Early on the morning of August 7, 1866, a devastating fire swept through what was then McGee’s Hotel on the corner of Collingwood and Bridge Streets and spread to more than a dozen residences.
But, at the time, Nelson had no fire brigade to fight the blaze.
As a result, the Nelson Volunteer Fire Brigade was established, and this weekend the Brigade is celebrating an impressive 150 years – which has seen four different stations, 22 chiefs, and countless hours of service from dedicated fire fighters.
From small beginnings, the Brigade was first housed in a tiny station in Harley Street, with equipment consisting of just hook and ladders and hose reels that had to be manually drawn. This has progressed over the years to horse-drawn reels, to a vast range of motor-driven vehicles.
In 1868 there was a move to a bigger station in Harley St, next to the police station, which served the Brigade for more than 60 years. A replica of this station can now be found at Founders Heritage Park.
In 1933 the Nelson Fire Board was formed – meaning the word “volunteer” was dropped, and it was shortly after this, in 1935, that the Brigade moved to a significantly larger station on Halifax Street.
This station served the Brigade for 58 years, until it shifted to its current St Vincent Street location in 1993 – which at the time, was the most modern and up-to-date station in the country.
Local retired fire-fighter, Bob Finlayson, spent 22 years in the Nelson Fire Brigade, starting out in 1965. His son Rick is now a senior fire-fighter at the St Vincent St station, and Bob says they are just one of many families who have served in the Brigade.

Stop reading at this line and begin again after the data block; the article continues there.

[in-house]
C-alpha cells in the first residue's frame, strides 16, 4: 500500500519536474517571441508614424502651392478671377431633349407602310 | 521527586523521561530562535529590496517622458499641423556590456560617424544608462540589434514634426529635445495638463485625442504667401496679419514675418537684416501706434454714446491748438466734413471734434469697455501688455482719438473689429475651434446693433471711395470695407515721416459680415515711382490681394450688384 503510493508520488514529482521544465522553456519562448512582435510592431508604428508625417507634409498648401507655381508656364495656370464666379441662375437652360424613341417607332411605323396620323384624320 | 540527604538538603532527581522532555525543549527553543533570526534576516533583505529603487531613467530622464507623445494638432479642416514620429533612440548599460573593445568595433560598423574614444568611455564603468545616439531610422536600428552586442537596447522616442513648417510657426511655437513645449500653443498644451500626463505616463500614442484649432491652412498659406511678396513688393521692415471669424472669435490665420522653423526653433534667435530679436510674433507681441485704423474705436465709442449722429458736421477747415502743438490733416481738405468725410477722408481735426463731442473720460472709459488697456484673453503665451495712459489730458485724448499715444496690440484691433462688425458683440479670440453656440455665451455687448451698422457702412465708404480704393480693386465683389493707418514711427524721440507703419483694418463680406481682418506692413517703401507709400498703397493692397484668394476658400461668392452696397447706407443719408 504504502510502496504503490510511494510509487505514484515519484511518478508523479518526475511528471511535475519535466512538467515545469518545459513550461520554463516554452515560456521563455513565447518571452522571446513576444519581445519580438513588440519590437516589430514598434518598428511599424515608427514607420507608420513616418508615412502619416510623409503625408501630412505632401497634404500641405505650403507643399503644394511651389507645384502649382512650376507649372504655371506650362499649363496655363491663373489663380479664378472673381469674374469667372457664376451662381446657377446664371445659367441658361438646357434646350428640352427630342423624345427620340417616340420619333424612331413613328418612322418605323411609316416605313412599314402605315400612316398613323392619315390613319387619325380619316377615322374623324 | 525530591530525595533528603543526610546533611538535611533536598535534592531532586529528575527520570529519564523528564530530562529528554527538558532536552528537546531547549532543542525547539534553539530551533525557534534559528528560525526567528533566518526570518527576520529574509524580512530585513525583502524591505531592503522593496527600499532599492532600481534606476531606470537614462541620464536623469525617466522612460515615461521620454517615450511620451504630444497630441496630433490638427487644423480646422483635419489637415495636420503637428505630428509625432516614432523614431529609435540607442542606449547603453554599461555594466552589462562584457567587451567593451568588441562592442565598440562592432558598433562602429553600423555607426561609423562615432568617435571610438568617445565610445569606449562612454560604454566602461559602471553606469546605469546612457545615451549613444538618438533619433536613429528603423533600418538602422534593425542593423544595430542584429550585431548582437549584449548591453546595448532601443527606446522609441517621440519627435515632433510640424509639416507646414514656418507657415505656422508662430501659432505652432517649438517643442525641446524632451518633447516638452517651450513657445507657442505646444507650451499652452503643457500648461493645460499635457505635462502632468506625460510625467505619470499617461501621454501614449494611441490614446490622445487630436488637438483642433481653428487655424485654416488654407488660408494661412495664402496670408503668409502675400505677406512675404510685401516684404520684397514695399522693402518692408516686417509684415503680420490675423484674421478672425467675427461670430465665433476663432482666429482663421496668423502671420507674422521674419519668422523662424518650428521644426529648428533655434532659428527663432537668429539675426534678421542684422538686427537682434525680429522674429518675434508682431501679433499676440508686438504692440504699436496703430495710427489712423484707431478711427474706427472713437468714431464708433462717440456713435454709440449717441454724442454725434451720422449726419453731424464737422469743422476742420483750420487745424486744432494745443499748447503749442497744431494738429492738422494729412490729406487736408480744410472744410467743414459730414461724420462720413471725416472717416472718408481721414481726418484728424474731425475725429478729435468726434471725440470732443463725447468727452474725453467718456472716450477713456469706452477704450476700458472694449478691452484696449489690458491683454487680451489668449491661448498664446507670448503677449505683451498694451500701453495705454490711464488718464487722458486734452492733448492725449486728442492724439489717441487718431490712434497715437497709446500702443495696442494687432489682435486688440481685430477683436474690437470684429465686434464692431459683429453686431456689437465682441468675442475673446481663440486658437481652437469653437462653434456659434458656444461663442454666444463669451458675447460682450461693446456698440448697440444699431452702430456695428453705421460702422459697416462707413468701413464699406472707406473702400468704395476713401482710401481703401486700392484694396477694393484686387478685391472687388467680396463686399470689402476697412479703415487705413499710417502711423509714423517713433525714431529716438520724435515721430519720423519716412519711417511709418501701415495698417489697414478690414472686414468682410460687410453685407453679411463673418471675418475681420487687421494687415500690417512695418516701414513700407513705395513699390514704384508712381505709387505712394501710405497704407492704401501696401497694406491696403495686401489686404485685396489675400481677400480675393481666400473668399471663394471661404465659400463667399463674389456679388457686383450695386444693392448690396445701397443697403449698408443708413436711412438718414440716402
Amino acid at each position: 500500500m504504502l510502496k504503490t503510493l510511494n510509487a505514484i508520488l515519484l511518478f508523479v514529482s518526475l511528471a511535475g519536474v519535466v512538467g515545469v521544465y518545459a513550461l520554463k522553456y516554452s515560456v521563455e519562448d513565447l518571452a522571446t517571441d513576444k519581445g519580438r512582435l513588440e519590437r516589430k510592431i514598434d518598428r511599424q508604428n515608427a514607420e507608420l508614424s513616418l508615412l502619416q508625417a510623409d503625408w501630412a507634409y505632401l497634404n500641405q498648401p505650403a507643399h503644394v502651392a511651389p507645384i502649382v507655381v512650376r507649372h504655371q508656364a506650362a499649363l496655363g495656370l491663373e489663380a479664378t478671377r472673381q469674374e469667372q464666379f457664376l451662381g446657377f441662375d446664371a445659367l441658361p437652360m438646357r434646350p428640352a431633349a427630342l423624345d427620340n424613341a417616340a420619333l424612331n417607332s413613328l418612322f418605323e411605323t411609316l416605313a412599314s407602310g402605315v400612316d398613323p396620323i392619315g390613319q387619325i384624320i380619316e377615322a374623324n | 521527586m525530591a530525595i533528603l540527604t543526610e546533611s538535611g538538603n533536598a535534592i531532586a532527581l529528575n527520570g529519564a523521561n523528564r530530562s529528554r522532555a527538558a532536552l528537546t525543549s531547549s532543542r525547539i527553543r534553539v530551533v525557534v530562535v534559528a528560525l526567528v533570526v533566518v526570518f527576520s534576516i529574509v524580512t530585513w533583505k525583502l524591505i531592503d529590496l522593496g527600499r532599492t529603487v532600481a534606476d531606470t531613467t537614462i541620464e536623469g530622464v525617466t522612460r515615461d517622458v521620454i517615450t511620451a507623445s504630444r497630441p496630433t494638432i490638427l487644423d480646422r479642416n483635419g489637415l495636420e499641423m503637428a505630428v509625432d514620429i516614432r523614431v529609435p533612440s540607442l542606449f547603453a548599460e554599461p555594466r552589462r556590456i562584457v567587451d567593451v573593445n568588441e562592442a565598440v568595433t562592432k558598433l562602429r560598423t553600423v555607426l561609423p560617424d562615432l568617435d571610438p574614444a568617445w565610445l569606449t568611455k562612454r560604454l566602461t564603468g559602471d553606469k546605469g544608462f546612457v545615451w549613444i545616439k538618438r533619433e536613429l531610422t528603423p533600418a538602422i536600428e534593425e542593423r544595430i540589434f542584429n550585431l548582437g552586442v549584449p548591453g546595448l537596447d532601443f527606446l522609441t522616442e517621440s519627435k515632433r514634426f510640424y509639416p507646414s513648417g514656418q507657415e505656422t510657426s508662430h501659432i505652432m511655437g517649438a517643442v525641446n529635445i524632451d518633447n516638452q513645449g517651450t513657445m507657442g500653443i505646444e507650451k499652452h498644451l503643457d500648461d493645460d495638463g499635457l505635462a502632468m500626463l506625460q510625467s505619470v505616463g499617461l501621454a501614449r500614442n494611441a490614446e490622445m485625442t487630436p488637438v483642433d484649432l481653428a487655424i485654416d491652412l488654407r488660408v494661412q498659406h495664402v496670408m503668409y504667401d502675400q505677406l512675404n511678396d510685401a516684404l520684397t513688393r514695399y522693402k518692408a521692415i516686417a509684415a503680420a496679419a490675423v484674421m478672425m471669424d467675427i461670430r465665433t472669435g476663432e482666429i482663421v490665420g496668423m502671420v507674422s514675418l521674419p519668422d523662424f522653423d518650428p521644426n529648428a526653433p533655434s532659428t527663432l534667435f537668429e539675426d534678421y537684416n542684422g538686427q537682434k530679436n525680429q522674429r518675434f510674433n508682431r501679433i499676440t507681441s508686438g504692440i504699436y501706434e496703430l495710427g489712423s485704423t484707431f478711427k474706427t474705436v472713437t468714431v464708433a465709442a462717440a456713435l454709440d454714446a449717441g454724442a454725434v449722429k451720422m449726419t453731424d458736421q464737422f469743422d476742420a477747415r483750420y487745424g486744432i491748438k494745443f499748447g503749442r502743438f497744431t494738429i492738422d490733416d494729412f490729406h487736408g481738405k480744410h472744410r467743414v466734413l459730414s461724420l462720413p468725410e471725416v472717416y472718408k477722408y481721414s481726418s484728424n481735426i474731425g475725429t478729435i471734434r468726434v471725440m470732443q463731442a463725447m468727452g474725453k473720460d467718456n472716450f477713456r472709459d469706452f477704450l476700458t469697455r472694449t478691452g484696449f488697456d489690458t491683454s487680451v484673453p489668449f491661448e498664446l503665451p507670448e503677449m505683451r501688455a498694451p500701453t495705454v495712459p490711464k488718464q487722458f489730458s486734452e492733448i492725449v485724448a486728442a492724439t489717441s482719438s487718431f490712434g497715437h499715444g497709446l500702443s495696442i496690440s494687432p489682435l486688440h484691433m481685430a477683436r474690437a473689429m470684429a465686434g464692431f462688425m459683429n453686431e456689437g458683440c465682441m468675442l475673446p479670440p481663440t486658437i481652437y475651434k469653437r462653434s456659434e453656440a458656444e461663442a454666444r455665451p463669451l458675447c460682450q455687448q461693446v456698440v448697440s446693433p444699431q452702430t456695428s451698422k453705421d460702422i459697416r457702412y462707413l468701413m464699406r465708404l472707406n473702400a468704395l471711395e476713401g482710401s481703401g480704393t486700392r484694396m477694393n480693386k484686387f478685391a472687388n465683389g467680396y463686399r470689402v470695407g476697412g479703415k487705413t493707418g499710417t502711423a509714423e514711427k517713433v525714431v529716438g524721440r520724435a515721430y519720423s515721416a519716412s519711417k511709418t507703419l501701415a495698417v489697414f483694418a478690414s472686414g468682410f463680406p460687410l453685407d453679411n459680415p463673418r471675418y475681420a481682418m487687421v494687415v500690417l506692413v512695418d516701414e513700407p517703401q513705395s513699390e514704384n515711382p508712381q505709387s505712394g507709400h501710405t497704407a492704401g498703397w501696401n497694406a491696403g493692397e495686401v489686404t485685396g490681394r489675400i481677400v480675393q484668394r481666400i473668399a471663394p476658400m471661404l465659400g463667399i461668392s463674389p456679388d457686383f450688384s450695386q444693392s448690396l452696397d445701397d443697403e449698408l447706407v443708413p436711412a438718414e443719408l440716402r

Bob, who still proudly fits into his old jacket, says the Halifax St station holds many memories for him, which housed around 12 staff when he first started out there.
“There are a lot of good memories and a lot of bad memories, of course” says Bob, who recalls the old ‘Dennis’ engines like it was just yesterday. I remember going up Queens Drive in one of the old engines to attend a fire and being passed by a kid on a push bike – then the engine would backfire, so we didn’t even need to put the sirens on,” he jokes.
Other ‘famous fires’ during Bob’s time in the service include the Russell Manufacturing Co fire in May 1975, the Hira fire in February 1981, which destroyed 850 hectares or bush and raged for three days, and the Redwood College fire in May 1983.
As part of the 150 year celebrations this weekend, there will be a reunion dinner, as well as an open day for the public on Saturday 24 September from 10am – 1pm, at the St Vincent Street station, which will include displays of old fire engines and the duty crew in action.
Entry is by gold coin donation with proceeds going to the Rescue Helicopter Trust.